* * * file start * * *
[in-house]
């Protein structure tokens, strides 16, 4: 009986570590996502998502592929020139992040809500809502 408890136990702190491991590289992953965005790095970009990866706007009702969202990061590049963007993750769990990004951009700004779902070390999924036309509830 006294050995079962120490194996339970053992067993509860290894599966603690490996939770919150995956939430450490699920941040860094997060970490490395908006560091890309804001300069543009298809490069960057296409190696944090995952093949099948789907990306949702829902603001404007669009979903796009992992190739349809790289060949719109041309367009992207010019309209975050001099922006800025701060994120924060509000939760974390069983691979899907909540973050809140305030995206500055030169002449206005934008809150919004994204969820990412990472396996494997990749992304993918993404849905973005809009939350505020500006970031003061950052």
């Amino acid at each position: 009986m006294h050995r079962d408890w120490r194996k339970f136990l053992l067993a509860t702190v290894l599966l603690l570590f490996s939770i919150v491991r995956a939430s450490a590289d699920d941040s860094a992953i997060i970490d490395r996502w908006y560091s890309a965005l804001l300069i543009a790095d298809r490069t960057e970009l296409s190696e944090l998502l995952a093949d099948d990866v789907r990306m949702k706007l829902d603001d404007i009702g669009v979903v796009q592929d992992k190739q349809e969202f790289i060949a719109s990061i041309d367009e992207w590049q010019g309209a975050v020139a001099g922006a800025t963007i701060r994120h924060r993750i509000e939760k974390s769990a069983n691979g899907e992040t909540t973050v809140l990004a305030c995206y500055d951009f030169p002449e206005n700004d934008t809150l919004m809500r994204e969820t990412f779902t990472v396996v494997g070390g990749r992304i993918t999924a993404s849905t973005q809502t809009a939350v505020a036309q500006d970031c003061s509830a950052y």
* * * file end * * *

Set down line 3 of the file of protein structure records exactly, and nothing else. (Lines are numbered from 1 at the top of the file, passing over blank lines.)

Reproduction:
């Amino acid at each position: 009986m006294h050995r079962d408890w120490r194996k339970f136990l053992l067993a509860t702190v290894l599966l603690l570590f490996s939770i919150v491991r995956a939430s450490a590289d699920d941040s860094a992953i997060i970490d490395r996502w908006y560091s890309a965005l804001l300069i543009a790095d298809r490069t960057e970009l296409s190696e944090l998502l995952a093949d099948d990866v789907r990306m949702k706007l829902d603001d404007i009702g669009v979903v796009q592929d992992k190739q349809e969202f790289i060949a719109s990061i041309d367009e992207w590049q010019g309209a975050v020139a001099g922006a800025t963007i701060r994120h924060r993750i509000e939760k974390s769990a069983n691979g899907e992040t909540t973050v809140l990004a305030c995206y500055d951009f030169p002449e206005n700004d934008t809150l919004m809500r994204e969820t990412f779902t990472v396996v494997g070390g990749r992304i993918t999924a993404s849905t973005q809502t809009a939350v505020a036309q500006d970031c003061s509830a950052y």